Drug information provided by: IBM Micromedex
When you start using this medicine, it is very important that you check your blood sugar often, especially before and after meals and at bedtime. This will help lower the chance of having very low blood sugar.
A nurse or other trained health professional may give you this medicine. You may also be taught how to give your medicine at home. This medicine is given as a shot under your skin.
Always double-check both the concentration (strength) of your insulin and your dose. Concentration and dose are not the same. The dose is how many units of insulin you will use. The concentration tells how many units of insulin are in each milliliter (mL), such as 100 units/mL (U-100), but this does not mean you will use 100 units at a time.
Each package of Humulin® N contains a patient information sheet. Read this sheet carefully before beginning your treatment and each time you refill for any new information, and make sure you understand:
How to prepare the medicine.
How to inject the medicine.
How to dispose of syringes, needles, and injection devices.
This medicine is given as a shot under the skin of your stomach, thighs, or upper arm. Use a different body area each time you give yourself a shot. Keep track of where you give each shot to make sure you rotate body areas.
This medicine comes with a patient information leaflet and patient instructions. Read and follow these instructions carefully. Ask your doctor if you have any questions.
Check the liquid in the vial or pen. It should look cloudy all the way through after mixing. Do not use Humulin® N if it has any small particles in it.
Use a new needle for the prefilled pen each time you give yourself an injection. Always remove and throw the needle after each injection from the pen. Store it without a needle attached.
Follow carefully the special meal plan your doctor gave you. This is the most important part of controlling your condition, and is necessary if the medicine is to work properly. Also, exercise regularly and test for sugar in your blood or ketones in your urine as directed.
Do not change the brand, type, or dose of your insulin unless your doctor tells you to. When you receive a new supply of insulin, check the label to be sure if it is the correct type of insulin.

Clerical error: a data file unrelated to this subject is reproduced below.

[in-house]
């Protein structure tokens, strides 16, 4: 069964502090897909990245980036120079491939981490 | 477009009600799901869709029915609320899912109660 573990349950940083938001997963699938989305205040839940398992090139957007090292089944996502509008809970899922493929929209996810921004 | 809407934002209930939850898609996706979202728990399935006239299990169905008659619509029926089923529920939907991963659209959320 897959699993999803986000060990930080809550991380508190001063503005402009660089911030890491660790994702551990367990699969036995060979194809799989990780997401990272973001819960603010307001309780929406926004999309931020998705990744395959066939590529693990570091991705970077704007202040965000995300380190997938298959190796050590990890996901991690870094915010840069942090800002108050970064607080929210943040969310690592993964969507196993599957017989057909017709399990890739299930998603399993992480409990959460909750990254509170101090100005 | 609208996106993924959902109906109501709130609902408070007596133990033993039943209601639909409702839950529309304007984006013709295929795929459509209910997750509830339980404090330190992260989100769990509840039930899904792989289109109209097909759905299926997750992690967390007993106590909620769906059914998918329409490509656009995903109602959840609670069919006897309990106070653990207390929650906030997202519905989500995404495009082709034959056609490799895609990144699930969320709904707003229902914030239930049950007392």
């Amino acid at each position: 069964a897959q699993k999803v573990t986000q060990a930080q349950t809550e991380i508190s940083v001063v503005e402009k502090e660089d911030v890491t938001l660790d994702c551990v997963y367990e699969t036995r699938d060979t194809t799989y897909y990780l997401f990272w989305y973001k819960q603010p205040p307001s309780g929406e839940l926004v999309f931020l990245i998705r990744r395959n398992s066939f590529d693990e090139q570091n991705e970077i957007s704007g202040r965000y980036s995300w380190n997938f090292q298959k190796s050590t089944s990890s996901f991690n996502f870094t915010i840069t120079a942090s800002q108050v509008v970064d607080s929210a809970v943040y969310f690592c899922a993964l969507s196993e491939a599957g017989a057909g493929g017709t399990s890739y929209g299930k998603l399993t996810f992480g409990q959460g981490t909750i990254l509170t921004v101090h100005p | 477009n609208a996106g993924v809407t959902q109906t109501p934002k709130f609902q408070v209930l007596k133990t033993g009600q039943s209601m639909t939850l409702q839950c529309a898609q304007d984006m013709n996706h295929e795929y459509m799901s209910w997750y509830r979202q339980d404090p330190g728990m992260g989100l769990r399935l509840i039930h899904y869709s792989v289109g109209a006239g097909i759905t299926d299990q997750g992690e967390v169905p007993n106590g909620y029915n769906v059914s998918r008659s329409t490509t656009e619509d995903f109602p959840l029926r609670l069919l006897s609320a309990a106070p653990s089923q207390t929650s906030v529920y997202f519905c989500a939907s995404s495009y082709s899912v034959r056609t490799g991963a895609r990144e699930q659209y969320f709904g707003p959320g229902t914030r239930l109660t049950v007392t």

The dose of this medicine will be different for different patients. Follow your doctor's orders or the directions on the label. The following information includes only the average doses of this medicine. If your dose is different, do not change it unless your doctor tells you to do so.
The amount of medicine that you take depends on the strength of the medicine. Also, the number of doses you take each day, the time allowed between doses, and the length of time you take the medicine depend on the medical problem for which you are using the medicine.
For injection dosage form:
For diabetes mellitus:
Adults—Dose is based on your blood sugar and must be determined by your doctor.
.Children—Use and dose must be determined by your doctor.
Call your doctor or pharmacist for instructions.
Keep out of the reach of children.
Do not keep outdated medicine or medicine no longer needed.
Ask your healthcare professional how you should dispose of any medicine you do not use.
Unopened vials: Store in the refrigerator. You may store the medicine at room temperature for 31 days. Protect from light. Do not freeze.
Unopened prefilled pens: Store in the refrigerator. You may store the medicine at room temperature for 14 days. Protect from light. Do not freeze.
Opened vials: Store in the refrigerator or at room temperature in a cool place, away from sunlight and heat. Use within 31 days.
Opened prefilled pens: Store at room temperature, away from direct heat and light. Do not refrigerate. Throw away any opened pen after 14 days.
Throw away used needles in a hard, closed container that the needles cannot poke through. Keep this container away from children and pets.
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